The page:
FIG. 1 is a perspective view of the present invention computer.
FIG. 2 is a plan view of the present invention computer.
FIG. 3 is an end view of the present invention computer.
Referring to FIGS. 1, 2 and 3, desk top computer 10 includes an enclosure having a base 14 and a top cover 12. Base 14 houses the components of computer 10 and is divided into two regions 15 and 17 by a partition wall 20 which extends between walls 14a and 14b. Region 15 houses a motherboard 26 for controlling computer 10, an air-duct 24 for cooling motherboard 26, a disk drive 22 for accepting 31/2 inch disks and a riser card 21 which is mounted in a vertical orientation to partition wall 20. Disk drive 22 and air duct 24 are located above motherboard 26 and are mounted along wall 14b of base 14. Region 17 houses a power supply 36 (FIG. 2), a hard drive 18 and a drive bay 16. The hard drive 18 is preferably positioned above the power supply 36. The hard drive 18 and power supply 36 are located adjacent to wall 14a and side 14d of base 14. Drive bay 16 is positioned along wall 14b and side 14d. Drive bay 16 can house a 51/4 inch disk drive, a CD-ROM rive, a tape drive or another hard drive.
Motherboard 26 is positioned in region 15 along the bottom wall 42 of base 14 in a horizontal orientation and interfaces with riser card 21 via interface connectors 26a (FIG. 2). Typically, motherboard 26 is guided into region 15 along two opposing sides by a pair of guides and is then locked in place within base 14 by a pair of ejector levers rotatably coupled to the motherboard 26. The CPU 28 and memory 30 for computer 10 are positioned along the edge of motherboard 26 near side 14c of base 14 for easy access when top cover 12 is removed.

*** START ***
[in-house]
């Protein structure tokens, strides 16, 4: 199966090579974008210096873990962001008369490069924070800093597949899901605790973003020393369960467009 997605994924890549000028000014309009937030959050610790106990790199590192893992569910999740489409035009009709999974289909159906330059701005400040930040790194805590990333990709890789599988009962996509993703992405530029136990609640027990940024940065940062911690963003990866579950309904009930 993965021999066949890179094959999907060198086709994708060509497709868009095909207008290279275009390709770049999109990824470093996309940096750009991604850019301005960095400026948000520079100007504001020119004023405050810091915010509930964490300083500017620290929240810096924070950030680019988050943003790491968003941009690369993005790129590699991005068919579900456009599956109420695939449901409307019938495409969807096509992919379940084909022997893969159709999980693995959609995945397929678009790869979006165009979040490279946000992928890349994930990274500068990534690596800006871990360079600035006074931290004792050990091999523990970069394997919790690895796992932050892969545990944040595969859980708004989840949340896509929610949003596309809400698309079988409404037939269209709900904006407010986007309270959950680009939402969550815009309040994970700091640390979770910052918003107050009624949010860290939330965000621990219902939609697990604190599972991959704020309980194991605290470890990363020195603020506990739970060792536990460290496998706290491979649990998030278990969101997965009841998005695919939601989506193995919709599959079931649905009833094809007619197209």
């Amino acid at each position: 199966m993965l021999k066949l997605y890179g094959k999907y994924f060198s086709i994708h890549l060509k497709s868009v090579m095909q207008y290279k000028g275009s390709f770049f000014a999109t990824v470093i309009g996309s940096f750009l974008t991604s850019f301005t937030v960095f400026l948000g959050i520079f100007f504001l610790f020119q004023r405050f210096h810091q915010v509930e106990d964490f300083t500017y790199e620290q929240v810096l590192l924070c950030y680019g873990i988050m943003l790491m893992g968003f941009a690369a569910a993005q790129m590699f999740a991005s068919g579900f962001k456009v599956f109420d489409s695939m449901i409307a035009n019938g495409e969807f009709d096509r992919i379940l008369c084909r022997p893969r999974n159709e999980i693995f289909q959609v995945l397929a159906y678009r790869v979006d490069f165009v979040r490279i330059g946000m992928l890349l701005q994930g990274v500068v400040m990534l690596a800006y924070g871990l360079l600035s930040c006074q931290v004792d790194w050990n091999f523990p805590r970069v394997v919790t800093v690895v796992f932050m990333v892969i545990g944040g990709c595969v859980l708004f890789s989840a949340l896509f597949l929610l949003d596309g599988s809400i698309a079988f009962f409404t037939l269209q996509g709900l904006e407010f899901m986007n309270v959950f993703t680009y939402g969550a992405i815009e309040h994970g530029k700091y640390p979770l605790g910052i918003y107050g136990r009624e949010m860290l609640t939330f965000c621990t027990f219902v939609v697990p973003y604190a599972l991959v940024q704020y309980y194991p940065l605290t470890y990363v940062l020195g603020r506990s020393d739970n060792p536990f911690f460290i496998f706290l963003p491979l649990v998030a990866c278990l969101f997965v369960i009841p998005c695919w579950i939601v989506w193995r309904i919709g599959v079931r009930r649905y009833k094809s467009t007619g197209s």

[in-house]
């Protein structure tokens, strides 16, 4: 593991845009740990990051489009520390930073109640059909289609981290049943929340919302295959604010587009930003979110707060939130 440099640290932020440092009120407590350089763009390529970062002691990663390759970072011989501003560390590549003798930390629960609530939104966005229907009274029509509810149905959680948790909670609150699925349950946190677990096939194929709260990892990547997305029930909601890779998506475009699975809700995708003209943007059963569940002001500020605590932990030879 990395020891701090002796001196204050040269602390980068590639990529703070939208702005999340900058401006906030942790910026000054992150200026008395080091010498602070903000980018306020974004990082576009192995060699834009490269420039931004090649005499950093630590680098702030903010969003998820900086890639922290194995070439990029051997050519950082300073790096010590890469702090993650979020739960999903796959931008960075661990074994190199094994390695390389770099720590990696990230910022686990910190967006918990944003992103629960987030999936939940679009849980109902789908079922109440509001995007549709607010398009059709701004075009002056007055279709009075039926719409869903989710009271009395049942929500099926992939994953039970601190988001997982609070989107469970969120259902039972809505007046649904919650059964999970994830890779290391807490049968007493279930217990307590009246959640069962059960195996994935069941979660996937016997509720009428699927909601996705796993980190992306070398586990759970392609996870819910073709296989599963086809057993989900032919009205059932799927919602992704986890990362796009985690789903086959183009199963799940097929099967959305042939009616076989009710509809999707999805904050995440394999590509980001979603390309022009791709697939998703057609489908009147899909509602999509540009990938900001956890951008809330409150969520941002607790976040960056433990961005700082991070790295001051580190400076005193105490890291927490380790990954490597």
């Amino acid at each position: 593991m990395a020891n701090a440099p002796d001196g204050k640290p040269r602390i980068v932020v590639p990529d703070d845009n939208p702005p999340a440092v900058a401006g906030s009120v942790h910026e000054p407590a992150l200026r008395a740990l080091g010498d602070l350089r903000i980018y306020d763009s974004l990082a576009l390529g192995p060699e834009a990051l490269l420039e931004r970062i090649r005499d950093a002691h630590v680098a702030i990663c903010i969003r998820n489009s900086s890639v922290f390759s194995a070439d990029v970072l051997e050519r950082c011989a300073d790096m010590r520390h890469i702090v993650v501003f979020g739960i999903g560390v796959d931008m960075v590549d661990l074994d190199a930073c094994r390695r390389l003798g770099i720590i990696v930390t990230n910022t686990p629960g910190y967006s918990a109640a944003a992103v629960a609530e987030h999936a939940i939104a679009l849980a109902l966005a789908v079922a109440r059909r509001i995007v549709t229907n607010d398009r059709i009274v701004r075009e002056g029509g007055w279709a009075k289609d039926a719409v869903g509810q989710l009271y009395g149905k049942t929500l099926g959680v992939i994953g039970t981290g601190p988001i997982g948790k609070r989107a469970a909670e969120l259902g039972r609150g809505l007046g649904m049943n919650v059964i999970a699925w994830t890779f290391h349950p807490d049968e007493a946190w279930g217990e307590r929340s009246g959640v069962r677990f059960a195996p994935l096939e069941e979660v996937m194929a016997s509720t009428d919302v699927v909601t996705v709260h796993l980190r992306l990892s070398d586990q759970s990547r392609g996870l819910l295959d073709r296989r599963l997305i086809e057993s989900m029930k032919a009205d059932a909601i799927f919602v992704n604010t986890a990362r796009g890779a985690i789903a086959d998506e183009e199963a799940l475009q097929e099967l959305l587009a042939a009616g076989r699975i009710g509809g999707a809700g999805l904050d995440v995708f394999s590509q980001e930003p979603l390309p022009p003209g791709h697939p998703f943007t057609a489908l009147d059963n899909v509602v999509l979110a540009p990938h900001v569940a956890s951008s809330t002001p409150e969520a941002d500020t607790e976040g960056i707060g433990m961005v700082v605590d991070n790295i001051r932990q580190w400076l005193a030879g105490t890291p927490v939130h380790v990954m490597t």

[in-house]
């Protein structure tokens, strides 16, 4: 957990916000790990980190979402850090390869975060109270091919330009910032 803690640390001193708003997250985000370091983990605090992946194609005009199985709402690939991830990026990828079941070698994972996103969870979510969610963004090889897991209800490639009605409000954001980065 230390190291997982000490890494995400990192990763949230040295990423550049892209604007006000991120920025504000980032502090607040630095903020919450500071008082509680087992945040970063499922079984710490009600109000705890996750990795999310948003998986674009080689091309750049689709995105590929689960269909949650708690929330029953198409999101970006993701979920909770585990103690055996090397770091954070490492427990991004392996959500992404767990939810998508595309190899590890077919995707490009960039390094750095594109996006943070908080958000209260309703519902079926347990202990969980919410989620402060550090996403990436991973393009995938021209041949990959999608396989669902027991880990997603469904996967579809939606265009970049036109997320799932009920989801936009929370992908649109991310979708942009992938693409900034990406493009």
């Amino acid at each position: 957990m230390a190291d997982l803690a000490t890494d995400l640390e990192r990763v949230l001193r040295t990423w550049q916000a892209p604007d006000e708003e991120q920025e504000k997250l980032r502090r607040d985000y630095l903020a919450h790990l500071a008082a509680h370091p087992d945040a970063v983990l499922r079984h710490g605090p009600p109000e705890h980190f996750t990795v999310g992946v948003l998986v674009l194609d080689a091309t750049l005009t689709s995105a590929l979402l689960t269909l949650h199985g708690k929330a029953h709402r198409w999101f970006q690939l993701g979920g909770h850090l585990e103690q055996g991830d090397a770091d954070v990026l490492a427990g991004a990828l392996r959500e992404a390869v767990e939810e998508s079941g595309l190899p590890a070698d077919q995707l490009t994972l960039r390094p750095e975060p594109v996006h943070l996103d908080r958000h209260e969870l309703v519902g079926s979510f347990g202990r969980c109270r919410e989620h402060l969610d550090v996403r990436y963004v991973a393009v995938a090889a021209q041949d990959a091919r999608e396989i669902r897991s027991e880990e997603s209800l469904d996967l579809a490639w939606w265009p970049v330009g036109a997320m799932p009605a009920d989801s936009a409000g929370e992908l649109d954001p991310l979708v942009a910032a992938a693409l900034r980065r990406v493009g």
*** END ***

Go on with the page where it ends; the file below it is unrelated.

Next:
Riser card 21 includes a series of interface connectors 34b which are oriented horizontally on the riser card 21 for interfacing with option cards 34a. Option cards 34a can optionally be installed in computer 10 to increase the capabilities of computer 10. Standard option cards typically include sound, graphics, modem, CD-ROM interface, I/O and disk drive controller cards. The horizontal interface connectors 34b are spaced above each other on riser card 21 to extend option cards 34a horizontally over motherboard 26 and in a vertical stack. The horizontal interface connectors 34b can be ISA bus connectors, PCI bus connectors, VESA bus connectors, or combinations thereof. In the preferred embodiment, there are four horizontal interface connectors 34b with two connectors 34b being of one type of bus connector and the other two connectors 34b being of another type of bus connector. Although four interface connectors 34b are provided, base 14 is designed to accept a maximum of only three option cards 34a at the same time. As previously mentioned, there are preferably four horizontal interface connectors 34b. However, alternatively, only three horizontal interface connectors 34b can be provided.
When installed, access to option cards 34a is provided through slots 35 in wall 14a. Option cards 34a include interface connectors 34 which extend through slots 35 to allow option cards 34a to be interfaced by cables with corresponding external devices. In the preferred embodiment, there are three slots 35. If a slot 35 is not used for a corresponding option card 34a, the slot 35 can be covered by a filler plate.
Riser card 21 also includes functional circuitry 21a for providing functions which are commonly provided by standard option cards. For example, circuitry 21a can provide sound and modem functions, thereby eliminating the need for installing a sound or modem option card.
Typically, the functional circuitry 21a provides functions normally provided by two standard option cards, but alternatively, can provide more than two or less than two functions. Additionally, non-standard functions can also be provided by functional circuitry 21a.
By providing two functional features on riser card 21 which are normally provided by standard option cards, the number of option cards that would be added to computer 10 by an average user in most cases is reduced by two option cards. As a result, the overall height of the computer 10 can be reduced by the amount of space required to house two option cards. For example, the height of a computer 10 is just over 4 inches high while prior art computer enclosures can be as high as 6.5 inches. This not only provides a compact desk top computer enclosure which saves space, but is also more visually pleasing than a high computer enclosure.